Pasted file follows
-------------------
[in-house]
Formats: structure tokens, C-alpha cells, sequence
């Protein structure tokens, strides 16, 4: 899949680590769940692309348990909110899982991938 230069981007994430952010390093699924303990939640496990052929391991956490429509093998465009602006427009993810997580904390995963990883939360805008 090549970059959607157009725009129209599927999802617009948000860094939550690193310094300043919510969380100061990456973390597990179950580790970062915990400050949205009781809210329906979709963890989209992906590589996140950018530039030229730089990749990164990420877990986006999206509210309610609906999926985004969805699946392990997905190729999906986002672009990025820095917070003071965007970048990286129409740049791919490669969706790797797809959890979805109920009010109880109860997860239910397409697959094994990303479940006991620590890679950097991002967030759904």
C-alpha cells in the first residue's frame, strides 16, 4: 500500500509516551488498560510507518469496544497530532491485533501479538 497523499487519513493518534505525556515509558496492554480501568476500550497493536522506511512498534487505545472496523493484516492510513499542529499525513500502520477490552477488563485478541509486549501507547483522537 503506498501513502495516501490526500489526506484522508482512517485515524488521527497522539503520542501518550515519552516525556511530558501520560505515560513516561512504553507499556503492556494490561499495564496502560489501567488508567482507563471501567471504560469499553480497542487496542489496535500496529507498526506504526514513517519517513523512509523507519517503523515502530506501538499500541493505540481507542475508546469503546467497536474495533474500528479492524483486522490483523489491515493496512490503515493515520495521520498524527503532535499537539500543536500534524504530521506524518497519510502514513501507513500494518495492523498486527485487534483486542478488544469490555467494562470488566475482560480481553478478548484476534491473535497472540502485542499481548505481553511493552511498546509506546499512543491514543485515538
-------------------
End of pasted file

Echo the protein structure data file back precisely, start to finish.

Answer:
[in-house]
Formats: structure tokens, C-alpha cells, sequence
């Protein structure tokens, strides 16, 4: 899949680590769940692309348990909110899982991938 230069981007994430952010390093699924303990939640496990052929391991956490429509093998465009602006427009993810997580904390995963990883939360805008 090549970059959607157009725009129209599927999802617009948000860094939550690193310094300043919510969380100061990456973390597990179950580790970062915990400050949205009781809210329906979709963890989209992906590589996140950018530039030229730089990749990164990420877990986006999206509210309610609906999926985004969805699946392990997905190729999906986002672009990025820095917070003071965007970048990286129409740049791919490669969706790797797809959890979805109920009010109880109860997860239910397409697959094994990303479940006991620590890679950097991002967030759904």
C-alpha cells in the first residue's frame, strides 16, 4: 500500500509516551488498560510507518469496544497530532491485533501479538 497523499487519513493518534505525556515509558496492554480501568476500550497493536522506511512498534487505545472496523493484516492510513499542529499525513500502520477490552477488563485478541509486549501507547483522537 503506498501513502495516501490526500489526506484522508482512517485515524488521527497522539503520542501518550515519552516525556511530558501520560505515560513516561512504553507499556503492556494490561499495564496502560489501567488508567482507563471501567471504560469499553480497542487496542489496535500496529507498526506504526514513517519517513523512509523507519517503523515502530506501538499500541493505540481507542475508546469503546467497536474495533474500528479492524483486522490483523489491515493496512490503515493515520495521520498524527503532535499537539500543536500534524504530521506524518497519510502514513501507513500494518495492523498486527485487534483486542478488544469490555467494562470488566475482560480481553478478548484476534491473535497472540502485542499481548505481553511493552511498546509506546499512543491514543485515538